- Describe the organization and functional anatomy of the digestive system.
- Describe the tissue organization and general function of each layer of the alimentary canal.
- Describe the process of digestion for carbohydrates, proteins, and lipids.
- Describe the process of absorption for carbohydrates, proteins, and lipids.
- Describe the regulation of acid and the digestive enzymes.
Lecture Exam 3
Module 9: Endocrine System
- List the major endocrine organs; distinguish between endocrine, paracrine, and autocrine hormones.
- Describe how hormones are classified chemically.
- Describe how the hypothalamic-pituitary axis regulates hormone secretion.
- Describe the process of thyroid hormone formation and release.
- Describe the actions of the hormones produced by the adrenal gland.
- Describe the actions of growth hormone.
- Describe the actions of the pancreatic hormones.
Module 10: Reproductive System
- Recall the anatomical structures reviewed in the reading.
- Be sure you can explain the reproductive endocrine axis for the male.
- Discuss spermatogenesis.
- Discuss female oogonia in the ovary and explain folliculogenesis.
- Discuss the role of the thecal cell and the granulosa cell for producing estrogen and progesterone before and after ovulation.
- Describe the Ovarian and Uterine Cycles.
This course does not require you to purchase a textbook.
We understand the financial burdens that a student can face and we as Anatomy and Physiology (A&P) teachers want to do our part to help out. Therefore, we have created a compilation of our own readings, videos, web links, tutorials and other such digital media to help you through this course. The readings and associated material are designed so that a student who is adequately prepared can expect to spend 9 hours a week and be very successful in the course. However, we need our students to realize and understand that the materials in this course are not perfect (although they are always getting better) and that some students may be coming into the course less prepared than others (for example: some students may be returning to school after many years of not attending school and other students may be coming in with very little experience in biology). We expect that for students who feel under prepared, the learning experience may be MUCH more complete if the student acquires a supplementary textbook or at least develops very good research skills outside of the materials we provide. As with any college level course, students should EXPECT to research beyond the materials in this class to help themselves more fully understand concepts. If you decide that you would like a textbook to help understand concepts, then it does not matter which textbook it is as long as it is a two semester A&P course textbook. Even the edition of the textbook that you get does not matter very much in most cases. For this reason, students can often find a very good reference textbook online for quite cheap. Below are some textbooks that students have purchased in the past that have been helpful.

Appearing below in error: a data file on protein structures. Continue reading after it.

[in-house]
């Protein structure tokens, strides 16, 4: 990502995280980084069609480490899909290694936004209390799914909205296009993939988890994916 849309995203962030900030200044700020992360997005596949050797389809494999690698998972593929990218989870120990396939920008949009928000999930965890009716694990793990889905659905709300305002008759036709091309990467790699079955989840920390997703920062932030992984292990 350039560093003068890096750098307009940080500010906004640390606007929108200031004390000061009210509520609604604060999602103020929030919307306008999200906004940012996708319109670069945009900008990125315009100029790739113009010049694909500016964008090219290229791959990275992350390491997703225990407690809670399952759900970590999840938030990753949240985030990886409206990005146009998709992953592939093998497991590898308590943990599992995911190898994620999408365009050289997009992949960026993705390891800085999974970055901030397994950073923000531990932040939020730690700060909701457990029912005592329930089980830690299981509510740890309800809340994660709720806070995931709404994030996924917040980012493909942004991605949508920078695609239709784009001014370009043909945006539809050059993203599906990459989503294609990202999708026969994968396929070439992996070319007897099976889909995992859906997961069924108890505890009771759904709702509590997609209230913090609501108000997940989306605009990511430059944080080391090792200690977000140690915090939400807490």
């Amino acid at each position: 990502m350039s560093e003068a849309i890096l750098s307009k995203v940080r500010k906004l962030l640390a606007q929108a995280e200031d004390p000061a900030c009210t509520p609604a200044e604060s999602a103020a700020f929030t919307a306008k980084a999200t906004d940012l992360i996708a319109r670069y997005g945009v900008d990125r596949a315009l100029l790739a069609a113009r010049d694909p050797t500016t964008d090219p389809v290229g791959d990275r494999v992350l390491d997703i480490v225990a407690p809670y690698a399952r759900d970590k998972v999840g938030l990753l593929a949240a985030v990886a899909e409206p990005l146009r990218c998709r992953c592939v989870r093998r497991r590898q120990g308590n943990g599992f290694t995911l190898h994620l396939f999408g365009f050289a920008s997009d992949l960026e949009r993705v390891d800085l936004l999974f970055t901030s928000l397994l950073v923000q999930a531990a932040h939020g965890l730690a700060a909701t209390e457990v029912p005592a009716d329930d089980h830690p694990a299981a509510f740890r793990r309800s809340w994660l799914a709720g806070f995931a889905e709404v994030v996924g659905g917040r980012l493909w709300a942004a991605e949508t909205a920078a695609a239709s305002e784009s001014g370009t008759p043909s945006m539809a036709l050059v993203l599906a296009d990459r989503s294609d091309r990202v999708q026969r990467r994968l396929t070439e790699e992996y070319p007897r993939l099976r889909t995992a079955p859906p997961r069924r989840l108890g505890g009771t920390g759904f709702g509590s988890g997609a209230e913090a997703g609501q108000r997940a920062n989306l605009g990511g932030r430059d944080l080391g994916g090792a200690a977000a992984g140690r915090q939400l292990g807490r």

- Anatomy and Physiology by Seeley, Stephens and Tate; Any edition but newer is better
- Seeley's Anatomy & Physiology by Vanputte Regan and Russo; Any edition
- Human Anatomy & Physiology by Elaine N. Marieb and Katja Hoehn; Any edition but newer is better
- Other textbooks are fine as well, just look for an Anatomy and Physiology textbook that is used for a two semester general A&P course.
- You may even consider a free online textbook. One of the best is called "OpenStax". Here is a link to that resource. https://openstax.org/details/books/anatomy-and-physiology
Students who choose NOT to purchase or use an additional textbook but feel to expound their knowledge, learn quickly to research on the internet and those students who were willing to spend the time and effort to do good internet research learn the material very well.
As we improve the materials we create for this class, we welcome input. At the bottom of each study guide, you will see an icon that represents a "Suggestion Box". If you want to make a suggestion that would improve the course, please use this icon. Please avoid the temptation to complain about things that are not likely to change (i.e. the difficulty of the course or the exams, the amount of material to learn, and stuff like that). We know the course is difficult. It has been a difficult course for many decades and is necessarily so, as this course must teach the foundation science for every health care profession that we are aware of.Computer with Internet Access